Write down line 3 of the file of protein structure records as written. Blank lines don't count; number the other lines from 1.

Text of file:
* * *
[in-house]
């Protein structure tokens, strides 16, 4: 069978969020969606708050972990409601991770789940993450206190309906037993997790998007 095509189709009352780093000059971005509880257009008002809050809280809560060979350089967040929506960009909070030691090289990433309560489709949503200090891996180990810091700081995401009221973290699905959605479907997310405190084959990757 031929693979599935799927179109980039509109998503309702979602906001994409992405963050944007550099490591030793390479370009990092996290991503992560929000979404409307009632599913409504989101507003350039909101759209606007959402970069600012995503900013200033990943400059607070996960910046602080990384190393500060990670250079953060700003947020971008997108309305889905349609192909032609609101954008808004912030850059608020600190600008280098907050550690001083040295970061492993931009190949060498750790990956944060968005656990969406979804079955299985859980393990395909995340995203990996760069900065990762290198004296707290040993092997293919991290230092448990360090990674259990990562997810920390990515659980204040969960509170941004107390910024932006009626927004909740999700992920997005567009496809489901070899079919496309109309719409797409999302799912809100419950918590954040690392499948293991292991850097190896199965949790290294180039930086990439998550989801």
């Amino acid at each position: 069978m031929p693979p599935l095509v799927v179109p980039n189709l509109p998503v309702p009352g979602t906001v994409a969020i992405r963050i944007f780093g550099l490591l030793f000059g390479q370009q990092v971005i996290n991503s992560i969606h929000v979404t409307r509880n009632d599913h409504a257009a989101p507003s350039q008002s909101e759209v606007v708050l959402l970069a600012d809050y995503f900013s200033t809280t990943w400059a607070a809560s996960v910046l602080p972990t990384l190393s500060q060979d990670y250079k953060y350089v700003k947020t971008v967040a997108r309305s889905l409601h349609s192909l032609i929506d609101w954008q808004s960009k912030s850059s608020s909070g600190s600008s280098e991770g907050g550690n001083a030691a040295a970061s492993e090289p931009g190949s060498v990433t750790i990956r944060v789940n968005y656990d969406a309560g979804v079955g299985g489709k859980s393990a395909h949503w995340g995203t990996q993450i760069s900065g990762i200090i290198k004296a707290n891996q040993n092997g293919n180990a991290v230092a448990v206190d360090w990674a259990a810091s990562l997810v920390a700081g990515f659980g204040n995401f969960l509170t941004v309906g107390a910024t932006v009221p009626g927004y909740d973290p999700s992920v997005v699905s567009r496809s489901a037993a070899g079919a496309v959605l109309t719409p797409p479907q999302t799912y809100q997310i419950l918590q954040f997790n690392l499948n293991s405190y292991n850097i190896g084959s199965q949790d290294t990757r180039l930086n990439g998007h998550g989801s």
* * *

């Amino acid at each position: 069978m031929p693979p599935l095509v799927v179109p980039n189709l509109p998503v309702p009352g979602t906001v994409a969020i992405r963050i944007f780093g550099l490591l030793f000059g390479q370009q990092v971005i996290n991503s992560i969606h929000v979404t409307r509880n009632d599913h409504a257009a989101p507003s350039q008002s909101e759209v606007v708050l959402l970069a600012d809050y995503f900013s200033t809280t990943w400059a607070a809560s996960v910046l602080p972990t990384l190393s500060q060979d990670y250079k953060y350089v700003k947020t971008v967040a997108r309305s889905l409601h349609s192909l032609i929506d609101w954008q808004s960009k912030s850059s608020s909070g600190s600008s280098e991770g907050g550690n001083a030691a040295a970061s492993e090289p931009g190949s060498v990433t750790i990956r944060v789940n968005y656990d969406a309560g979804v079955g299985g489709k859980s393990a395909h949503w995340g995203t990996q993450i760069s900065g990762i200090i290198k004296a707290n891996q040993n092997g293919n180990a991290v230092a448990v206190d360090w990674a259990a810091s990562l997810v920390a700081g990515f659980g204040n995401f969960l509170t941004v309906g107390a910024t932006v009221p009626g927004y909740d973290p999700s992920v997005v699905s567009r496809s489901a037993a070899g079919a496309v959605l109309t719409p797409p479907q999302t799912y809100q997310i419950l918590q954040f997790n690392l499948n293991s405190y292991n850097i190896g084959s199965q949790d290294t990757r180039l930086n990439g998007h998550g989801s």